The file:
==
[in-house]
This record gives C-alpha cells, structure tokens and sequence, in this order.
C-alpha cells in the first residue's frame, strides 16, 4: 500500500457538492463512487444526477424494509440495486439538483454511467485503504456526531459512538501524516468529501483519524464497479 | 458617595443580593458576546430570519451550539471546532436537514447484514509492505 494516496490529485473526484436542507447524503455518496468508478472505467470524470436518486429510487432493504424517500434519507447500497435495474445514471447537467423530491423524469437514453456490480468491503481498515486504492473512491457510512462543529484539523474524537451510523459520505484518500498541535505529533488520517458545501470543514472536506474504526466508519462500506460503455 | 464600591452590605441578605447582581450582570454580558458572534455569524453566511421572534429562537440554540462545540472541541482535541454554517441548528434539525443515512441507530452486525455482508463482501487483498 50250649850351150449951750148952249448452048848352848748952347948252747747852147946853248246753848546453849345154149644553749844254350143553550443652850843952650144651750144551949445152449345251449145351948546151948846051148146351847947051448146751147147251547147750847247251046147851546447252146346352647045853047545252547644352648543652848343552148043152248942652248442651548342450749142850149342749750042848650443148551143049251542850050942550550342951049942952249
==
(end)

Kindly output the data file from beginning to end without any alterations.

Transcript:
[in-house]
This record gives C-alpha cells, structure tokens and sequence, in this order.
C-alpha cells in the first residue's frame, strides 16, 4: 500500500457538492463512487444526477424494509440495486439538483454511467485503504456526531459512538501524516468529501483519524464497479 | 458617595443580593458576546430570519451550539471546532436537514447484514509492505 494516496490529485473526484436542507447524503455518496468508478472505467470524470436518486429510487432493504424517500434519507447500497435495474445514471447537467423530491423524469437514453456490480468491503481498515486504492473512491457510512462543529484539523474524537451510523459520505484518500498541535505529533488520517458545501470543514472536506474504526466508519462500506460503455 | 464600591452590605441578605447582581450582570454580558458572534455569524453566511421572534429562537440554540462545540472541541482535541454554517441548528434539525443515512441507530452486525455482508463482501487483498 50250649850351150449951750148952249448452048848352848748952347948252747747852147946853248246753848546453849345154149644553749844254350143553550443652850843952650144651750144551949445152449345251449145351948546151948846051148146351847947051448146751147147251547147750847247251046147851546447252146346352647045853047545252547644352648543652848343552148043152248942652248442651548342450749142850149342749750042848650443148551143049251542850050942550550342951049942952249